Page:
essay was originally presented at a Masonic Lodge, so it was intended
to be meaningful to Master Masons. And yet, I believe there is
something of interest here for anyone who might entertain the
possibility of a Supreme Being having influence in the natural world,
or for anyone who might delight in yet another example of the Wisdom,
Strength, and Beauty of Nature.
am always amused when someone, especially a scientist, dismisses the
wonderful activities and works of animals as "only instinct". We tend
to praise intelligence alone, which we believe makes us superior to
Instinct is what enables a bird, hatched in isolation,
to construct a marvelously complex nest, exactly like his species makes
and like no other. And to sing the unique melody which is also like no
other. We humans, on the other hand, must learn from others, and
create with our minds, the architectural structures and songs that we
believe show our creativity and intelligence.
And yet, there is
the study of the Japanese macaque monkeys on the island of Koshima.
One of the monkeys, named Imo, had learned to wash the sand off sweet
potatoes by dipping them in the ocean, and the younger monkeys learned
this technique right away. A scientist then threw a bunch of grain in
the sand. The monkeys tried to pick the grain from the sand, an
arduous process. Imo picked up a handful of the sand-grain mix and
dropped it in the ocean. The sand sank, and Imo scooped up a handful
of clean grain to eat. The youngsters quickly picked up this trick as
well. The old monkeys never did, but sometimes stole from the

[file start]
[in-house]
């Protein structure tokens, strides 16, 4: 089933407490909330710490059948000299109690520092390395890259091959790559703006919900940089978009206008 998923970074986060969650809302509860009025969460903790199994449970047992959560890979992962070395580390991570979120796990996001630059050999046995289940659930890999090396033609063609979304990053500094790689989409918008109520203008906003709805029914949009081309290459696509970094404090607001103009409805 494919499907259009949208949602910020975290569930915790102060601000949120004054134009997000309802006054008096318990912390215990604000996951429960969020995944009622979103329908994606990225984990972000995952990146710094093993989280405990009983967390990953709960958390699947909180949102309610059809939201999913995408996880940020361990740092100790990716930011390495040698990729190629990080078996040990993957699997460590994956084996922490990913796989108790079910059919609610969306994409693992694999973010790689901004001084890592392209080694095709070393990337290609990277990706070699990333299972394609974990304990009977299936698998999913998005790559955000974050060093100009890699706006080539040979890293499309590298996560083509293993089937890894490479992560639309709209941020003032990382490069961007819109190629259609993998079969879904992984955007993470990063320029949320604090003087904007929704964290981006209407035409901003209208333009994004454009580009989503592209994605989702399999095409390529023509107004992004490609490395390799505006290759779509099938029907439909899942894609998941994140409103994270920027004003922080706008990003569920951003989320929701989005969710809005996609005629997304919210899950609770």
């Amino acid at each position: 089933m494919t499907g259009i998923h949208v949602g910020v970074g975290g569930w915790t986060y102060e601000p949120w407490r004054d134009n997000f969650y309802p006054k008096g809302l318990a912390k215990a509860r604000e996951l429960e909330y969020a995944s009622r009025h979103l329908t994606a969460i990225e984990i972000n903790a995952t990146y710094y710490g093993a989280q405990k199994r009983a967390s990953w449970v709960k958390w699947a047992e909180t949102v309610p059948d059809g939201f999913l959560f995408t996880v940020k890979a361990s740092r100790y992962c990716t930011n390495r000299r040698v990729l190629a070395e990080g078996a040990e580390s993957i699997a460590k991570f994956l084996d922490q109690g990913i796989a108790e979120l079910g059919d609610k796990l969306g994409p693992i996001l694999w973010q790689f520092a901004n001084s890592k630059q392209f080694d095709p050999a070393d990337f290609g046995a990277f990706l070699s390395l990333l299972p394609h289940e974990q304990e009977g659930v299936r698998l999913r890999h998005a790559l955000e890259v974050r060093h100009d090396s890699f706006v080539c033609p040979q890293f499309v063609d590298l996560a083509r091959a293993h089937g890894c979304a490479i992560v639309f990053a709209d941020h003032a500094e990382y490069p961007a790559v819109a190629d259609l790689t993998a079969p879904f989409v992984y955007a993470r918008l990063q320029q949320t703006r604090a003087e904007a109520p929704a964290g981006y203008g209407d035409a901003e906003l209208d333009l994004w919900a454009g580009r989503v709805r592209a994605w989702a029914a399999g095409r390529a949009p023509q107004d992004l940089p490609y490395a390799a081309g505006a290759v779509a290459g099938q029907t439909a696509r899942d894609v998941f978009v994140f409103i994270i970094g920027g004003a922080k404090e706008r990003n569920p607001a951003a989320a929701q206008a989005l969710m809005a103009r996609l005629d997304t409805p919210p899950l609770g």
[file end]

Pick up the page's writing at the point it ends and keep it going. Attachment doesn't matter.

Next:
juveniles. To me, this is but one of the many examples of creativity,
intelligence, and learning among animals.
To me, intelligence
and learning are easy to understand, exemplifying cause and effect.
But instinct is mysterious, as if an amazingly complex set of detailed
instructions is somehow implanted in a being, like a program in a
computer. This, of course, explicitly requires an intelligent
programmer, or "implanter". Well, let us look at a portion of the
lecture of the Second Degree (Fellowcraft Degree) for a Masonic
"...while it [operative masonry] displays the effects
of human wisdom, as well in the choice as in the arrangement of the
several materials of which an edifice is composed, it demonstrates that
a fund of science and industry is implanted in man for the best, most
salutary, and most beneficent purposes." Implanted!
the hatched bird, for whom the choice and arrangement of the several
materials of which a nest is composed demonstrates something as well.
When we say "implanted", we must ask "by Whom?" This lecture plainly
implies that the GAOTU (Great Architect Of The Universe) has implanted
in man the foundations of architectural creativity and workmanship.
This elevates the concept of instinct to an exalted holy plane, and
inspires us to view with reverence and admiration the perfections of
our Divine Creator.
It is so easy to treat the rituals as just
interesting morality plays, and not look too closely at the details.
But, like this example, there is an amazing wealth of treasure there.
There are many "hidden mysteries", which the "contemplative Mason"